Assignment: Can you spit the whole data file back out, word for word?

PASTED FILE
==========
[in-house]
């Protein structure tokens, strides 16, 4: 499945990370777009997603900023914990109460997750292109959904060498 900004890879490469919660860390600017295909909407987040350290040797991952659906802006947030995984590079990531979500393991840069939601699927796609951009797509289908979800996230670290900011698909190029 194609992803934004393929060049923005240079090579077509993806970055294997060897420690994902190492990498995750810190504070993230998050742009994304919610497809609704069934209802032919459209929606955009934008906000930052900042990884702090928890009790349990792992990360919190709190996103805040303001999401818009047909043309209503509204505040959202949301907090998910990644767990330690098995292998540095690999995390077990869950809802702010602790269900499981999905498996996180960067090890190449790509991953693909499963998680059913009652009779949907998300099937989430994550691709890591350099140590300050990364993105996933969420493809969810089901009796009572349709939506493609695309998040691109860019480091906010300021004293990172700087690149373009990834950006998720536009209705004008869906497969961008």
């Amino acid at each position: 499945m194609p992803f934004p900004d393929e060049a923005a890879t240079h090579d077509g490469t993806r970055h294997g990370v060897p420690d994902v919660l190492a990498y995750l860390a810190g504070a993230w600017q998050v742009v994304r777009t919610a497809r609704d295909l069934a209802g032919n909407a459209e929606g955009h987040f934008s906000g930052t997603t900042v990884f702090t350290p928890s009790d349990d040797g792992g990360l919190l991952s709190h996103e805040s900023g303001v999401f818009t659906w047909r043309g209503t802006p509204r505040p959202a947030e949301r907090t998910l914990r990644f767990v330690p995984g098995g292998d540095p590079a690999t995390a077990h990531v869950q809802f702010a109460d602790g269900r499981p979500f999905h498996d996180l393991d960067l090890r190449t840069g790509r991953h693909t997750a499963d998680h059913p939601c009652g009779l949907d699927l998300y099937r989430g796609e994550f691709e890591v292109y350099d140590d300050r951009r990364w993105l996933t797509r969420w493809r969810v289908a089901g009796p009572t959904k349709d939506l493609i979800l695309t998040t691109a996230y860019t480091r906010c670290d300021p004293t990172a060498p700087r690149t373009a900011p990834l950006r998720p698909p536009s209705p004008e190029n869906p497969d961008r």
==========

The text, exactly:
[in-house]
């Protein structure tokens, strides 16, 4: 499945990370777009997603900023914990109460997750292109959904060498 900004890879490469919660860390600017295909909407987040350290040797991952659906802006947030995984590079990531979500393991840069939601699927796609951009797509289908979800996230670290900011698909190029 194609992803934004393929060049923005240079090579077509993806970055294997060897420690994902190492990498995750810190504070993230998050742009994304919610497809609704069934209802032919459209929606955009934008906000930052900042990884702090928890009790349990792992990360919190709190996103805040303001999401818009047909043309209503509204505040959202949301907090998910990644767990330690098995292998540095690999995390077990869950809802702010602790269900499981999905498996996180960067090890190449790509991953693909499963998680059913009652009779949907998300099937989430994550691709890591350099140590300050990364993105996933969420493809969810089901009796009572349709939506493609695309998040691109860019480091906010300021004293990172700087690149373009990834950006998720536009209705004008869906497969961008």
């Amino acid at each position: 499945m194609p992803f934004p900004d393929e060049a923005a890879t240079h090579d077509g490469t993806r970055h294997g990370v060897p420690d994902v919660l190492a990498y995750l860390a810190g504070a993230w600017q998050v742009v994304r777009t919610a497809r609704d295909l069934a209802g032919n909407a459209e929606g955009h987040f934008s906000g930052t997603t900042v990884f702090t350290p928890s009790d349990d040797g792992g990360l919190l991952s709190h996103e805040s900023g303001v999401f818009t659906w047909r043309g209503t802006p509204r505040p959202a947030e949301r907090t998910l914990r990644f767990v330690p995984g098995g292998d540095p590079a690999t995390a077990h990531v869950q809802f702010a109460d602790g269900r499981p979500f999905h498996d996180l393991d960067l090890r190449t840069g790509r991953h693909t997750a499963d998680h059913p939601c009652g009779l949907d699927l998300y099937r989430g796609e994550f691709e890591v292109y350099d140590d300050r951009r990364w993105l996933t797509r969420w493809r969810v289908a089901g009796p009572t959904k349709d939506l493609i979800l695309t998040t691109a996230y860019t480091r906010c670290d300021p004293t990172a060498p700087r690149t373009a900011p990834l950006r998720p698909p536009s209705p004008e190029n869906p497969d961008r």